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Environmental Accounting and Reporting: Theory, Law and Empirical Evidence

  • ID: 1269902
  • Book
  • September 2009
  • 334 Pages
  • New Century Publications
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The last two decades have witnessed an increasing global concern for the harmful long-term impact of industrial activities on the environment and subsequently on the financial performance of a company and the economic growth of a country. This has led to a growing demand from various stakeholders for measurement of a company`s environmental activities and impacts, and subsequent public disclosure of this information. As a result, a new area of accounting has emerged regarding environmental accounting.

Environmental accounting at a corporate level deals with identification, measurement, recognition and disclosure of environmental costs, liabilities and contingencies in the financial records of a company for the benefit of various internal and external stakeholders.

This book provides a broad introduction to the whole area of environmental accounting and reporting (EAR). It covers environmental accounting, environmental reporting, and environmental auditing together as these are interrelated and form a very important part of a company’s comprehensive environmental management system. An attempt has also been made to assess the need for a separate regulatory framework to address these issues more specifically.
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1. Environmental Accounting and Reporting: An Introduction
1.1 Various Concepts Relating to EAR
1.2 Recent Developments

2. Environmental Accounting and Reporting: Concepts and Theoretical Framework
2.1 Environment and Environmental Management System
2.1.1 Environment
2.1.2 Environmental Management System (EMS)
2.2 Environmental Accounting
2.2.1 Definition of Environmental Accounting
2.2.2 Benefits of Environmental Accounting
2.2.3 Environmental Accounting: Some Specific Issues
2.3 Environmental Reporting
2.3.1 Definition of Environmental Reporting
2.3.2 Costs and Benefits of Environmental Reporting
2.3.3 Conceptual Framework for Environmental Reporting
2.4 Environmental Audit
2.4.1 Definition of Environmental Audit
2.4.2 Objectives of Environmental Audit
2.4.3 Specific Issues Relating to Environmental Audit

3. Environmental Accounting and Reporting: Regulatory Framework
3.1 Recent Ear Laws in Some Countries
3.2 Need for EAR Standards in India
3.3 Summary

4. Existing Studies and Their Critical Evaluation
4.1 Studies on Environmental Accounting
4.2 Studies on Environmental Reporting
4.2.1 International Studies
4.2.2 Country Specific Studies
4.2.3 Indian Studies
4.3 Critical Evaluation of Existing Studies

5. Corporate Environmental Accounting and Reporting Expectation Gap: Evidence from India
5.1 Scope and Methodology
5.2 Concept of Environment
5.2.1 Environment - A Big Challenge to Business
5.2.2 Establishment of EMS
5.3 Environmental Accounting
5.3.1 Comprehensiveness of Financial Accounting Framework
5.3.2 Adoption of Environmental Accounting System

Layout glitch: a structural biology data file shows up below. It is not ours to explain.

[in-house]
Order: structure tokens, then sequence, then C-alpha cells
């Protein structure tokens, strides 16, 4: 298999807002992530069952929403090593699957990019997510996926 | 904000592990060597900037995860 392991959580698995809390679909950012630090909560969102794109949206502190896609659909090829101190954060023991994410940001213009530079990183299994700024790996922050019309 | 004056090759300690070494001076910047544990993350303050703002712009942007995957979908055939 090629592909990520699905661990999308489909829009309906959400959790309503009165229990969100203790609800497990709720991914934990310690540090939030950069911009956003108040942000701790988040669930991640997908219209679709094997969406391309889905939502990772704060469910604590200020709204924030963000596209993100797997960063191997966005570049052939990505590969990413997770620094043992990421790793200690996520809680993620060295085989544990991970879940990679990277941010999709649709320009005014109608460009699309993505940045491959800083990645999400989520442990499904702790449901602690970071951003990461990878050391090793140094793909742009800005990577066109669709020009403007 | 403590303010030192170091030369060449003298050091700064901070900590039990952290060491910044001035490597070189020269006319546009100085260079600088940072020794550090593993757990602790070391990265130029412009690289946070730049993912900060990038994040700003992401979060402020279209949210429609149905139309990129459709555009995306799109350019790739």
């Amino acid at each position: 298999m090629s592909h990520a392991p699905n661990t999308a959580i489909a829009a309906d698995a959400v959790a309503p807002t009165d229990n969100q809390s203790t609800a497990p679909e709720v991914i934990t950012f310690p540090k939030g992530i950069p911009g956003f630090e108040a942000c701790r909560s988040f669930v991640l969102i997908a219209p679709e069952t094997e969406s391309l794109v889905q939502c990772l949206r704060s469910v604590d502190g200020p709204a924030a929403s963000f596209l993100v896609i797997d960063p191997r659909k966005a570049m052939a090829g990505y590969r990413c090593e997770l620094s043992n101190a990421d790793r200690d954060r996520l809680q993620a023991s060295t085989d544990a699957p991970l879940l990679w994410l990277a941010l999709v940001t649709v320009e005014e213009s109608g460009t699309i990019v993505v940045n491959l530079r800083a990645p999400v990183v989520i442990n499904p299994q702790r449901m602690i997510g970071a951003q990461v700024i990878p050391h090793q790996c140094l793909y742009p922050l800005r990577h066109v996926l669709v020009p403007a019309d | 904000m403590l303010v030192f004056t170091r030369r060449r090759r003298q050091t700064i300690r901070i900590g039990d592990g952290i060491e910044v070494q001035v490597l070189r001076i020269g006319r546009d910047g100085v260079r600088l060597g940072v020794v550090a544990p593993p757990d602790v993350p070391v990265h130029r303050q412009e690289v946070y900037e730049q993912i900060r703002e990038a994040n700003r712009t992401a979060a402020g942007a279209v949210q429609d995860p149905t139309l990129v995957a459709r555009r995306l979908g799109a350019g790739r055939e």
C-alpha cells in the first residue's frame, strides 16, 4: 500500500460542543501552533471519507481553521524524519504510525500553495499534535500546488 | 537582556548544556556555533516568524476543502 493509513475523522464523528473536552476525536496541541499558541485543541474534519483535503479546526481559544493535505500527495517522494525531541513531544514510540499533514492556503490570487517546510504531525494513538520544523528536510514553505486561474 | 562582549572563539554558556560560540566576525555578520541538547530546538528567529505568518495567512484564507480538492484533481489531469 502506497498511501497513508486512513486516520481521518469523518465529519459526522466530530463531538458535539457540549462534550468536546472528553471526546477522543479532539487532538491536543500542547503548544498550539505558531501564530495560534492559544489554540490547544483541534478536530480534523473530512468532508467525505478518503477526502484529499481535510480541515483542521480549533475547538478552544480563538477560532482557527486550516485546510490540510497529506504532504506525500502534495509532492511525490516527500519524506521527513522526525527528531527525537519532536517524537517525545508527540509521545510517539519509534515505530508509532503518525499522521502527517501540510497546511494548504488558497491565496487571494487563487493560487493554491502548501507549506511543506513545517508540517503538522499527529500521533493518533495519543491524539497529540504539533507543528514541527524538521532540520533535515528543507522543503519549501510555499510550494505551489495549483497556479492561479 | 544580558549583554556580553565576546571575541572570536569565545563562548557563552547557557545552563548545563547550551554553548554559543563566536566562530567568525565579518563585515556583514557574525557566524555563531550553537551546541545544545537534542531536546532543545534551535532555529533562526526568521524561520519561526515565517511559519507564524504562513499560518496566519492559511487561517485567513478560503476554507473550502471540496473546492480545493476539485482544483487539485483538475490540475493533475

5.3.3 Environmental Costs
5.3.4 Identification of Environmental Costs
5.3.5 Treatment of Environmental Costs in Books of Accounts
5.3.6 Recognition of Environmental Benefits
5.3.7 Social/External Costs
5.3.8 Environmental Liabilities
5.4 Environmental Reporting
5.4.1 General Issues
5.4.2 Place and Type of Environmental Disclosures
5.4.3 Qualitative Characteristics of Environmental Information
5.4.4 Users of Environmental Information
5.5 Environmental Audit
5.5.1 Need for Audit of Environmental Information
5.5.2 Preparation and Audit of Environmental Statements by Sample Companies
5.5.3 Environmental Auditors
5.6 Summary and Conclusions

6. Environmental Disclosure Practices of Select Companies
6.1 Scope and Methodology
6.1.1 Construction of an Index of Environmental Disclosure
6.1.2 Analysis of Annual Reports
6.1.3 Multivariate Analysis
6.2 Analysis of Environmental Disclosures Practices
6.2.1 Extent of Disclosure
6.2.2 Type of Information Disclosed
6.2.3 Place of Environmental Disclosure
6.2.4 Length of Voluntary Environmental Disclosure
6.3 Environmental Disclosure Scores (EDS)
6.3.1 EDS Percentages (Using Equal Weights)
6.3.2 EDS Percentages (Using Unequal Weights)
6.4 Regression Analysis
6.4.1 Regression Analysis: An Introduction
6.4.2 Building the Model
6.5 Analysis of Regression Results
6.5.1 Estimation of Type I Regression Equations
6.5.2 Estimation of Type II regression equations
6.6 Summary

7. Summary, Conclusions and Policy Recommendations
7.1 Observations
7.2 Corporate EAR Expectation Gap in India
7.3 Environment and Environmental Accounting
7.4 Environmental Reporting
7.5 Environmental Audit
7.6 Analysis of Annual Reports
7.7 Multivariate Analysis
7.8 Recommendations
7.8.1 Environmental Accounting
7.8.2 Environmental Reporting
7.8.3 Environmental Audit
7.8.4 Future Directions
7.9 A Final Word


Appendix I: Mandatory Environmental Reporting Schemes in Selected European Countries
Appendix II: List of 17 Most Polluting Industries in India
Appendix III: Carbon Trading
Appendix IV: Some Sources for EAR Guidelines
Appendix V: Testing for Superfluous Variables and Multicollinearity

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Dr. Shuchi Pahuja is Associate Professor at PGDAV College, University of Delhi, Delhi. She obtained her doctoral degree from the Department of Commerce, Delhi School of Economics, University of Delhi in 2006. She has teaching experience of about one and a half decades.

Dr. Pahuja has presented papers in various national and international conferences including 29th Annual Congress of European Accounting Association (EAA), held in Dublin, Ireland from 22nd to 24th March, 2006. She is a member of Social Responsibility Research Network (SRRN) of UK.
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